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Living Witness--700 years after Voyager or simply activation of the Doctor from secondary source

jbe333

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Report this Feb. 09 2011, 8:47 pm

In the episode Living Witness in season 4 the Doctor finds out that he has been deactivated for 700 years on a planet with two waring races--both of whom have a negative view of the Voyager crew...


1. 


A.  Is this episode set in a parallel universe in which the Doctor is abandoned by Voyager and left on this planet not to be re-activated for centuries?  It cannot be in the Voyager universe, since the Doctor is in fact still to be found aboard Voyager and not left in the Delta Quadrant--as per the show's finale.


OR


B.  Is this episode merely demonstrating among other things how the doctor's program can be activaed from this secondary source once taken off the ship and that his memory would continue at the moment of re-activation from the time-frame in which the device left the ship?


2.  What is the device called?  I just watched and cannot remeber.  It is in other episodes.  It includes the phrase, "secondary".


3.  Which of the above in number 1 do you prefer and why?


4.  Were one of the races in the episode more at fault: Vascans OR Kirians?  Which was more obstinate, the stronger, dismissive Vascans or the paranoid and blaming Kirians.  (This is not meant to brink up political discussions on immigration or the like.  So just don't go there.  We can debate that elsewhere.)

jbe333

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Report this Feb. 09 2011, 8:51 pm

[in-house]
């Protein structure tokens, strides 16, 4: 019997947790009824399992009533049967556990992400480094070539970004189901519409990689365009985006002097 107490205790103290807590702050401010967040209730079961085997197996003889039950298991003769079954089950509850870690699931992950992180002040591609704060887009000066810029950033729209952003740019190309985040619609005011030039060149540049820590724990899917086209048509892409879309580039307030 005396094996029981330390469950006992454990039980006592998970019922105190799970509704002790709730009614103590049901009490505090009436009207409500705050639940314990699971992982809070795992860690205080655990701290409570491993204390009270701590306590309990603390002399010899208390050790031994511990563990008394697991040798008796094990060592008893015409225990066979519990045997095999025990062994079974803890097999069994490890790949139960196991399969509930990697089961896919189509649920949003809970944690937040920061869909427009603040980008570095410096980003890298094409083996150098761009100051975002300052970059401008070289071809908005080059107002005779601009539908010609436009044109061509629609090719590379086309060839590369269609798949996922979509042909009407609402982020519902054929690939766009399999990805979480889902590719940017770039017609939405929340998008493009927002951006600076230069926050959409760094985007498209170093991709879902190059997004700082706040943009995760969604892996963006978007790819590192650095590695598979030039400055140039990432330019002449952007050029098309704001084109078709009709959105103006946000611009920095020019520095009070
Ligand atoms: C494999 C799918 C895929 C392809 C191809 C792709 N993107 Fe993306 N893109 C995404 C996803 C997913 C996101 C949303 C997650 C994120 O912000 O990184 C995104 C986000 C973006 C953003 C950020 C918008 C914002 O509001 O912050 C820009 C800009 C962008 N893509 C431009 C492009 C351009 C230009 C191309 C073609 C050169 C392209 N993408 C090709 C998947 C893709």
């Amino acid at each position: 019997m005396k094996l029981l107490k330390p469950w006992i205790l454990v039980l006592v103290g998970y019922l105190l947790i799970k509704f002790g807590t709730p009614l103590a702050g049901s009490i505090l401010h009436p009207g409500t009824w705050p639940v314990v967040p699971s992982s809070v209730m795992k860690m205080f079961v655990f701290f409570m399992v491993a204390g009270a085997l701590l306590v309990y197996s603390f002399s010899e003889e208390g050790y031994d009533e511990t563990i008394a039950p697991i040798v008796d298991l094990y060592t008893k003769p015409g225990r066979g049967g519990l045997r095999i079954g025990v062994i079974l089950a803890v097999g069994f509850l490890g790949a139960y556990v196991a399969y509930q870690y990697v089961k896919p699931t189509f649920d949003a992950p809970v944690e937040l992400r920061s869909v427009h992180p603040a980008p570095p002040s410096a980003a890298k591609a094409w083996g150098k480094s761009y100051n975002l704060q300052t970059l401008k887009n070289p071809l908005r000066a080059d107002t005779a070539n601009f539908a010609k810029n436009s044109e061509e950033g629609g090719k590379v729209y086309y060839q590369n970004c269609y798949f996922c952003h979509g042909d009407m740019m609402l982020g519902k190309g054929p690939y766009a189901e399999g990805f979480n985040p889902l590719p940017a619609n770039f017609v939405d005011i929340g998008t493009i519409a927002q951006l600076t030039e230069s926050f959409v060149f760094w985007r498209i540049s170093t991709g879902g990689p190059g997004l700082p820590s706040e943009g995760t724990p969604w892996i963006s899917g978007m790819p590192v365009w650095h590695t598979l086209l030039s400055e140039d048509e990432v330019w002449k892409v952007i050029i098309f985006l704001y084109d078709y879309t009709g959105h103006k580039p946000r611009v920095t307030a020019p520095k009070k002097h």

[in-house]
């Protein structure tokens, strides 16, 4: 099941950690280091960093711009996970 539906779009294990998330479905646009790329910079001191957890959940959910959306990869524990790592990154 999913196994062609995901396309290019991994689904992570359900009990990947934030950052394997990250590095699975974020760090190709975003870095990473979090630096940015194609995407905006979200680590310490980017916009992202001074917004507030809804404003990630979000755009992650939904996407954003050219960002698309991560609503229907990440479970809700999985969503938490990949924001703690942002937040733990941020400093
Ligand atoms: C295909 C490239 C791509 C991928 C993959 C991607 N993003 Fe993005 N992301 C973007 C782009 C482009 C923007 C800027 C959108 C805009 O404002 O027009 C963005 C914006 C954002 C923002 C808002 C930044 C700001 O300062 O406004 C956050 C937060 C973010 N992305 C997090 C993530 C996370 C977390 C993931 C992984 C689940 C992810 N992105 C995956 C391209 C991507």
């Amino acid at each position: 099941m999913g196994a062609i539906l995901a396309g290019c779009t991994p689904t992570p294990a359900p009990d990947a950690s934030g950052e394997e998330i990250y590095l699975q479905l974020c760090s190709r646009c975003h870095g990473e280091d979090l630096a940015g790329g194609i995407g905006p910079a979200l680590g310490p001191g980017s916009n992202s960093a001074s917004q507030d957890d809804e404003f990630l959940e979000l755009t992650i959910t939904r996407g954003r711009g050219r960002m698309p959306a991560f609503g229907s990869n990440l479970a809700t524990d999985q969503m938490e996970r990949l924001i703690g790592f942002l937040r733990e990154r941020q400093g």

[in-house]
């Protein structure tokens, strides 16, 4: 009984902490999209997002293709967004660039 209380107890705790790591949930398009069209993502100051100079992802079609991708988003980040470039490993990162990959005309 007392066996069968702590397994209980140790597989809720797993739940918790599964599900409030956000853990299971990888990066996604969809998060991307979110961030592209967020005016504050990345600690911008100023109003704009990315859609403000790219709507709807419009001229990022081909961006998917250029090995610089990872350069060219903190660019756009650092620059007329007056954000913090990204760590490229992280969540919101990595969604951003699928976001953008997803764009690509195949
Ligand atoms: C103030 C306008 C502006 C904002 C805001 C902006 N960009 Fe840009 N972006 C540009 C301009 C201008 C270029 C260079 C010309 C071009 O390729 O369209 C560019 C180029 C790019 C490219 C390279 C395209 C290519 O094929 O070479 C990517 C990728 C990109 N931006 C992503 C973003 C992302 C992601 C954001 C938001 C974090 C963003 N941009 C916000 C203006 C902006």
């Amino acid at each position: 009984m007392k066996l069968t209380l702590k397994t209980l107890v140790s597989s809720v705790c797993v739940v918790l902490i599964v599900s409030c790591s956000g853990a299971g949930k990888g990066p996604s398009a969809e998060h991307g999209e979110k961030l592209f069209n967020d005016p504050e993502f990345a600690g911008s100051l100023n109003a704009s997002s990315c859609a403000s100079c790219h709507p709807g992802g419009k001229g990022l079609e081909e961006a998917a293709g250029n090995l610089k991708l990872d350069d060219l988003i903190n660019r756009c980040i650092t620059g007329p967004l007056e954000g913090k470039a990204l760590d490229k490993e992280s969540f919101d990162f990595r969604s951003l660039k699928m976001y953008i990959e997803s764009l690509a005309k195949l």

I like the idea of a re-activation from a secondary source, such that the Doctor can practice bi (or tri)-location like San Padre Pio d'Italia, but
a parallel universe certainly makes for a more interesting story line as a part of the overall character of the series. Though parallel universes have been overdone.

willowtree

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Report this Feb. 10 2011, 5:17 am

What we saw activated 700 years later wasn't actually the Doctor. It was a backup copy of him. Presumably one they made after Message in a Bottle. It's not a paralel universe, it's the same one, just later on

I've always wondered what happened to him, if he made it back to Earth, if he learned about the fate of voyager and such

Matthias Russell

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Report this Feb. 10 2011, 5:28 am

It was clearly not a parallel universe, the story was about how our historical records aren't entirely accurate and important details are often forgotten. It is also one of the best voy episodes. You ever backup your hard drive on a USB backup? Imagine someone stole it and aliens find it 700 years from now. That's what happened.

willowtree

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Report this Feb. 10 2011, 6:20 am

Exactly! I also loved how they got so much wrong about Voyager. Asside from it simply being amusing to see the Doctor as an android, and Chakotay with that big as tattoo on his face, I thought it was an interesting commentary on history and how it's shaped by whomever writes it.

jamesspock1

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Report this Feb. 10 2011, 8:35 am

I wonder how accurate our own history is with stories like Ceasar, Napoleon etc... This show clearly made one think

jbe333

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Report this Feb. 10 2011, 9:10 am